The deliberate transfer of plants or regenerative plant material from one place to another (eg re-introduction, introduction, re-stocking).
The Australian Network for Plant Conservation first established guidelines for the translocation of threatened plants for conservation purposes as a result of resolutions from the ANPC conference in Hobart, 1993.
The need for revision was recognised as the number of translocations being carried out grew, bringing to light new information on techniques and approaches. This second edition puts more emphasis on evaluating whether translocation should go ahead, monitoring and evaluation, and involving local communities. The main points are brought together in useful case studies from accross Australia. A new format enhances usability and highlights important information. Written by people experienced in threatened plant translocations, this 80 page colour publication includes information on:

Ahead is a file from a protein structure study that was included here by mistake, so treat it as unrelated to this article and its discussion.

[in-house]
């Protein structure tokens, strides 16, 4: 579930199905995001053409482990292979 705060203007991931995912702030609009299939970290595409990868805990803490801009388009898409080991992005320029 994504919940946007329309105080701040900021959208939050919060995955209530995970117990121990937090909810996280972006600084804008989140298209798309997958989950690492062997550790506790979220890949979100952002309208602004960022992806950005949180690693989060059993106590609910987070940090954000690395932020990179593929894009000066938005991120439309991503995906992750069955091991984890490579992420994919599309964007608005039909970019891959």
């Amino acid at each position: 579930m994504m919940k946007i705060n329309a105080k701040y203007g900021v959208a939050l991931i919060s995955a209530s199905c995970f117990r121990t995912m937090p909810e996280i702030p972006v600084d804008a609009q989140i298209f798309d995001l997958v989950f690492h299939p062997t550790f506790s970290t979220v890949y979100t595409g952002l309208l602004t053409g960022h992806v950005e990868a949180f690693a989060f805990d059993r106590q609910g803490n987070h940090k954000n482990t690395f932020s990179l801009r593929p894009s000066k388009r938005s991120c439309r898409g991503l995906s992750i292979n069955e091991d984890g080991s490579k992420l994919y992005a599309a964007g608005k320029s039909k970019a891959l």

- definitions and objectives
- deciding whether translocation is a viable option
- the translocation process from project proposal, development, through to monitoring
- community participation
- case studies